Snowstorm hits St. Louis, heads east

A snowstorm that pounded St. Louis early Saturday is headed east, where it's expected to blanket Washington and Baltimore through Sunday, forecasters said.

Posted: Jan 13, 2019 5:03 PM
Updated: Jan 13, 2019 5:19 PM

Sunday is expected to bring a winter storm to Washington and the mid-Atlantic region that has already blanketed the Midwest in snow.

Up to a foot of snowfall is possible in Washington and Virginia on Sunday and into Monday morning, the National Weather Service said.

Baltimore is also in the path of these heavier bands of snowfall, with 4 to 6 inches of snow predicted for Sunday. Philadelphia is predicted to get 1 to 2 inches of snow, and there is a possibility of light accumulation in New York along the storm's northern edge.

"We have a strong snowstorm that's stretching 1,400 miles from Kansas to the East Coast," CNN meteorologist Haley Brink said. "St. Louis is seeing its worst snowstorm in five years. We're going to see a significant snow event for the mid-Atlantic to start the year for 2019."

More than 65 million people are under a winter storm advisory, watch or warning.

The National Weather Service issued a winter storm warning effective through 6 p.m. ET Sunday for Washington, parts of central Maryland and northern and northwest Virginia. Sleet, snow and ice can will make traveling conditions hazardous if not impossible.

More maps and forecast models

The Appalachians will pick up ice and snow in the mountains of Virginia and North Carolina, forecasters said. A half inch of ice and 3 to 5 inches of snow are predicted. In anticipation of the storm, Virginia Gov. Ralph Northam declared a state of emergency Saturday.

There is a small chance the southern Appalachians will get enough freezing rain and sleet to turn into an ice event Saturday into Sunday.

More heavy rain also will fall on the saturated South. The Southeast has seen abundant precipitation in December and January, and the additional rain could put a strain on already-high rivers.

St. Louis blues

The storm eased up Saturday afternoon in St. Louis after dropping more than 10 inches of snow there.

At least four people have died and scores of motorists were injured and stranded, the Missouri State Highway Patrol said.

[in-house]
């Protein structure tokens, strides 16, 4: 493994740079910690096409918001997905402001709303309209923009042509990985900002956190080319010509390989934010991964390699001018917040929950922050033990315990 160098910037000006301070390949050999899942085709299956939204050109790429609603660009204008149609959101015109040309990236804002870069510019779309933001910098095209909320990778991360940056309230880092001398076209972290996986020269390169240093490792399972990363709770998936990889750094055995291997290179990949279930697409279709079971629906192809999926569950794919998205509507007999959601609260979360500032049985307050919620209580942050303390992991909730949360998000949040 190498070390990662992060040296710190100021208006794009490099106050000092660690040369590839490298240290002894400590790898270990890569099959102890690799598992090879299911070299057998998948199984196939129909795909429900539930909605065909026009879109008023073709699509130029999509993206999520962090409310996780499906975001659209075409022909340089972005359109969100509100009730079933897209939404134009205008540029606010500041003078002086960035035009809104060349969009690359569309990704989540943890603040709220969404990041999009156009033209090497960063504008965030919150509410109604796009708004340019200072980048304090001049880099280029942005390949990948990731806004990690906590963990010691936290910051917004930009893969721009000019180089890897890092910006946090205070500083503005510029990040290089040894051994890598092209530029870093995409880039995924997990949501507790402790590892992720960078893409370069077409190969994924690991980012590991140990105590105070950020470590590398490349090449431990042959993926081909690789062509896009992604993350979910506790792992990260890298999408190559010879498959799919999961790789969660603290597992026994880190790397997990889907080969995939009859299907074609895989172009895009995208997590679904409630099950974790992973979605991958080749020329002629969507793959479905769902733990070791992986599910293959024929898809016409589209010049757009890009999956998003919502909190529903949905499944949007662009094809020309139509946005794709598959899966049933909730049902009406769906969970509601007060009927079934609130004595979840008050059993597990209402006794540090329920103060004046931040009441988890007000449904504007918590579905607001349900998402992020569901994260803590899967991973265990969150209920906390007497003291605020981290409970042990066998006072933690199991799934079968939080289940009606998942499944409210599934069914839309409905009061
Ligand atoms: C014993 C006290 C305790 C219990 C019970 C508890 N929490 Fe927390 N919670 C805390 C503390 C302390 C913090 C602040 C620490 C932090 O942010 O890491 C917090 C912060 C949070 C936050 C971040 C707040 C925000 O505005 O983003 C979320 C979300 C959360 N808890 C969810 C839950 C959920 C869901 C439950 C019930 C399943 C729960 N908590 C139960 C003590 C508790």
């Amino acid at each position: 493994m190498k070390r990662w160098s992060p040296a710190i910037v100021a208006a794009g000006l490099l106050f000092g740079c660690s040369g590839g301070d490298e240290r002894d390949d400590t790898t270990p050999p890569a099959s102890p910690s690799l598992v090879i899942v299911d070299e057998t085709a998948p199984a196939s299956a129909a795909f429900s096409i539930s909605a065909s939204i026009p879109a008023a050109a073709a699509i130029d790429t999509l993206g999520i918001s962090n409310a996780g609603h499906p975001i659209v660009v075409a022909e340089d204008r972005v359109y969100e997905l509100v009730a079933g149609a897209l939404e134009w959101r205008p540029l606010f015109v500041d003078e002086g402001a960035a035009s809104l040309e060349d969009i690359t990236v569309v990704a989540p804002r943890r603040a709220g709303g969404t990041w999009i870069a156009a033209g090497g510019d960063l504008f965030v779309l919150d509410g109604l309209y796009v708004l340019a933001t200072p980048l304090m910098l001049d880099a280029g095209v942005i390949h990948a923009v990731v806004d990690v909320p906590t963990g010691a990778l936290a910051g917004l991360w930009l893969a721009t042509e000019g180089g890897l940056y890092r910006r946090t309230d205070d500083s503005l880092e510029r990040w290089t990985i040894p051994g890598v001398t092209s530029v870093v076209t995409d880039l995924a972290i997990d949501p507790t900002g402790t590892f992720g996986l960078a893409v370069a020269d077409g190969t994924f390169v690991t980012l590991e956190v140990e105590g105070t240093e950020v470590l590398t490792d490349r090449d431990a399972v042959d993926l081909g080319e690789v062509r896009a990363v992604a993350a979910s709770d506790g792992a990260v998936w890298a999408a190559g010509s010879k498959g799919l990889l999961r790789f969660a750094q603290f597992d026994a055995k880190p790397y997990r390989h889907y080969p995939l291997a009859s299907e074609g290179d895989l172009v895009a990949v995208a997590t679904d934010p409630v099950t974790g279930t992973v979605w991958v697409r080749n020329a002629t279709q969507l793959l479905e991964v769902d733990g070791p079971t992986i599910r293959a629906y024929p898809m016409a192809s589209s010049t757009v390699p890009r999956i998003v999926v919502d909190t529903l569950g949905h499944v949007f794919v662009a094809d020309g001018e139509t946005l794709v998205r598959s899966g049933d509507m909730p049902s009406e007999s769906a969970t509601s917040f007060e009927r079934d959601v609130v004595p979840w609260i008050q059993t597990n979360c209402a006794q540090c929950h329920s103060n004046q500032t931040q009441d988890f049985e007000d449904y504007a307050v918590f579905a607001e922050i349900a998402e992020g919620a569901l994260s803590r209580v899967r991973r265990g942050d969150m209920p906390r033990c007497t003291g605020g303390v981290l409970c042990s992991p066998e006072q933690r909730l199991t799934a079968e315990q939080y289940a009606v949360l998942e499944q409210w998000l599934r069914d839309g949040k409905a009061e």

In Kansas, three people died Friday in traffic accidents, authorities said Saturday: A 62-year-old man in a vehicle that struck a barrier wall on the Kansas Turnpike, a semi-truck driver whose vehicle collided with another truck and a driver whose vehicle struck an oncoming vehicle and ran into a ditch.

In a tweet Saturday night, the Missouri State Highway Patrol said it responded to 57 injuries, 878 crashes, 1,790 stranded motorists and 3,918 calls for service.

St. Louis recorded 10.4 inches of snow by 1:30 p.m. ET, with higher accumulations in other parts of Missouri. In Columbia, 15.5 inches were reported and Harrisburg had 17 inches.

In Kansas City, Missouri, 7 inches of snow was reported early Saturday afternoon.

The storm was pretty much over by late afternoon when the Kansas City Chiefs hosted the Indianapolis Colts in an NFL playoff game, but seats in Arrowhead Stadium were still covered in snow and fans tailgated under tents in the stadium parking lot.

The Missouri Department of Transportation warned residents not to travel in the storm if it wasn't necessary. The department reported incidents and stalls on interstates overnight. But it cited progress Saturday morning as crews worked to clear routes and bring "water and food to stranded motorists."

The DOT tweeted early in the afternoon that all the eastbound lanes of I-44 had been cleared. But the patrol still encouraged people to stay off the roads.

Cancellations are still being monitored at St. Louis Lambert International Airport, even though the airport tweeted on Saturday that on "one of our biggest, single day #winterstorm in years" the airport crews were "all out #huSTLe through the night and through the morning to keep the airfield safe and operational."

The University of Missouri men's basketball game Saturday at the University of South Carolina was moved to Sunday because of weather-related travel problems, the team tweeted.

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